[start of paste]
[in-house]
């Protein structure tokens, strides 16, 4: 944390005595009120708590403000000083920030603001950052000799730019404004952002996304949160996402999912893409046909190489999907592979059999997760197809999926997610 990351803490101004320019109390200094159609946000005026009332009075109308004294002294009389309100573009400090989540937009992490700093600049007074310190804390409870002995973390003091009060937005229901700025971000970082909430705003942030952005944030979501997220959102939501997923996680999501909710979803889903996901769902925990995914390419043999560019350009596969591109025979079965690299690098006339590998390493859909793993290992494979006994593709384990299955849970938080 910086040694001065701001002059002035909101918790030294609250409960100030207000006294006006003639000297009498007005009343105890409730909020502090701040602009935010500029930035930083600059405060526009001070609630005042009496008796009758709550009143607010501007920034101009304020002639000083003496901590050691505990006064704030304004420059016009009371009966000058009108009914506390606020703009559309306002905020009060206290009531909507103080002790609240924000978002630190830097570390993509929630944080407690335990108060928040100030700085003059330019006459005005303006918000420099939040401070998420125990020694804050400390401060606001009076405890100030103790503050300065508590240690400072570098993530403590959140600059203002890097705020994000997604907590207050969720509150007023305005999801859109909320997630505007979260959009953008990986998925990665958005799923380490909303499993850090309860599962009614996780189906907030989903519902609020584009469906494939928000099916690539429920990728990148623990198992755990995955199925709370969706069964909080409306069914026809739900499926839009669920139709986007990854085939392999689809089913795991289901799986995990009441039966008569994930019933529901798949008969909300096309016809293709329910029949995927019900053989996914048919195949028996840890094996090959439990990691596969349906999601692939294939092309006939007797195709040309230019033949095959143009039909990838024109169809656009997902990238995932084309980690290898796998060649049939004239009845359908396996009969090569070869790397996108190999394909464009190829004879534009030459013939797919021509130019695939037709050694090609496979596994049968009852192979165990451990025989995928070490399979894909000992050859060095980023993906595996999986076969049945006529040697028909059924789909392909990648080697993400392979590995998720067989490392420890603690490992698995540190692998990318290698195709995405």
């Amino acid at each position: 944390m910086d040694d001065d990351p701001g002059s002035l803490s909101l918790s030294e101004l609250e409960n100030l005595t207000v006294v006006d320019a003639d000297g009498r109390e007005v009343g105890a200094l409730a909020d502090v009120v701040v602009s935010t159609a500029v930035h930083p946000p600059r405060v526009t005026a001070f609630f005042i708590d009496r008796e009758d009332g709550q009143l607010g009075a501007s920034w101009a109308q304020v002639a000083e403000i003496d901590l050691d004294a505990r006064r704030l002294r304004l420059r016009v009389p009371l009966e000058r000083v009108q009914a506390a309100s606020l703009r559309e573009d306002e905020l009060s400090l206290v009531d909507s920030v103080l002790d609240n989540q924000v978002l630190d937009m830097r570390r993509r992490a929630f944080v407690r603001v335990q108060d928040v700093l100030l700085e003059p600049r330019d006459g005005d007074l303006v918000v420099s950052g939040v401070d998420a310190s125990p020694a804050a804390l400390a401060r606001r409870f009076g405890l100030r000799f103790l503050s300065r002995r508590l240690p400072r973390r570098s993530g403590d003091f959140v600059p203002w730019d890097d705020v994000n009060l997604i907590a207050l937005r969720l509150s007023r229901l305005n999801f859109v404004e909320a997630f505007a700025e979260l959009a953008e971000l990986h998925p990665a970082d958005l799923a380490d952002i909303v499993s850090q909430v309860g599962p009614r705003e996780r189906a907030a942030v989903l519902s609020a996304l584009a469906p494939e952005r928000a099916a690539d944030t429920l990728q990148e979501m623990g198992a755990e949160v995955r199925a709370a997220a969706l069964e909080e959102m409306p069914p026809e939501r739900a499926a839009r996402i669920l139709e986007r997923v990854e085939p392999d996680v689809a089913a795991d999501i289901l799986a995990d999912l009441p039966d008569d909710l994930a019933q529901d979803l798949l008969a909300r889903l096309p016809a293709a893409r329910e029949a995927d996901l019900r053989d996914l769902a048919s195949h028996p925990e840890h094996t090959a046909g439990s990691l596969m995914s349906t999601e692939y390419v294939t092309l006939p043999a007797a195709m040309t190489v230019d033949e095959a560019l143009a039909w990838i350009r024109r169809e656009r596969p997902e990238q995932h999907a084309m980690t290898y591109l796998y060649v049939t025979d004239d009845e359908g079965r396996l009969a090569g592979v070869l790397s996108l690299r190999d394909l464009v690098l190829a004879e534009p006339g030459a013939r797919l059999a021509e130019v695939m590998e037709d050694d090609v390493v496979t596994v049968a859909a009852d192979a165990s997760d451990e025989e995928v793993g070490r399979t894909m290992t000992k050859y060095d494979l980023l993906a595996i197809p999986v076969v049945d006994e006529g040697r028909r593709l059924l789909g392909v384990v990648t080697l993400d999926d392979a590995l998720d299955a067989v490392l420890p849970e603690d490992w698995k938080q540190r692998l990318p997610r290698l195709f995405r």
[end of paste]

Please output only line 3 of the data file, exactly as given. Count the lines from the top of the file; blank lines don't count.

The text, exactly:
């Amino acid at each position: 944390m910086d040694d001065d990351p701001g002059s002035l803490s909101l918790s030294e101004l609250e409960n100030l005595t207000v006294v006006d320019a003639d000297g009498r109390e007005v009343g105890a200094l409730a909020d502090v009120v701040v602009s935010t159609a500029v930035h930083p946000p600059r405060v526009t005026a001070f609630f005042i708590d009496r008796e009758d009332g709550q009143l607010g009075a501007s920034w101009a109308q304020v002639a000083e403000i003496d901590l050691d004294a505990r006064r704030l002294r304004l420059r016009v009389p009371l009966e000058r000083v009108q009914a506390a309100s606020l703009r559309e573009d306002e905020l009060s400090l206290v009531d909507s920030v103080l002790d609240n989540q924000v978002l630190d937009m830097r570390r993509r992490a929630f944080v407690r603001v335990q108060d928040v700093l100030l700085e003059p600049r330019d006459g005005d007074l303006v918000v420099s950052g939040v401070d998420a310190s125990p020694a804050a804390l400390a401060r606001r409870f009076g405890l100030r000799f103790l503050s300065r002995r508590l240690p400072r973390r570098s993530g403590d003091f959140v600059p203002w730019d890097d705020v994000n009060l997604i907590a207050l937005r969720l509150s007023r229901l305005n999801f859109v404004e909320a997630f505007a700025e979260l959009a953008e971000l990986h998925p990665a970082d958005l799923a380490d952002i909303v499993s850090q909430v309860g599962p009614r705003e996780r189906a907030a942030v989903l519902s609020a996304l584009a469906p494939e952005r928000a099916a690539d944030t429920l990728q990148e979501m623990g198992a755990e949160v995955r199925a709370a997220a969706l069964e909080e959102m409306p069914p026809e939501r739900a499926a839009r996402i669920l139709e986007r997923v990854e085939p392999d996680v689809a089913a795991d999501i289901l799986a995990d999912l009441p039966d008569d909710l994930a019933q529901d979803l798949l008969a909300r889903l096309p016809a293709a893409r329910e029949a995927d996901l019900r053989d996914l769902a048919s195949h028996p925990e840890h094996t090959a046909g439990s990691l596969m995914s349906t999601e692939y390419v294939t092309l006939p043999a007797a195709m040309t190489v230019d033949e095959a560019l143009a039909w990838i350009r024109r169809e656009r596969p997902e990238q995932h999907a084309m980690t290898y591109l796998y060649v049939t025979d004239d009845e359908g079965r396996l009969a090569g592979v070869l790397s996108l690299r190999d394909l464009v690098l190829a004879e534009p006339g030459a013939r797919l059999a021509e130019v695939m590998e037709d050694d090609v390493v496979t596994v049968a859909a009852d192979a165990s997760d451990e025989e995928v793993g070490r399979t894909m290992t000992k050859y060095d494979l980023l993906a595996i197809p999986v076969v049945d006994e006529g040697r028909r593709l059924l789909g392909v384990v990648t080697l993400d999926d392979a590995l998720d299955a067989v490392l420890p849970e603690d490992w698995k938080q540190r692998l990318p997610r290698l195709f995405r």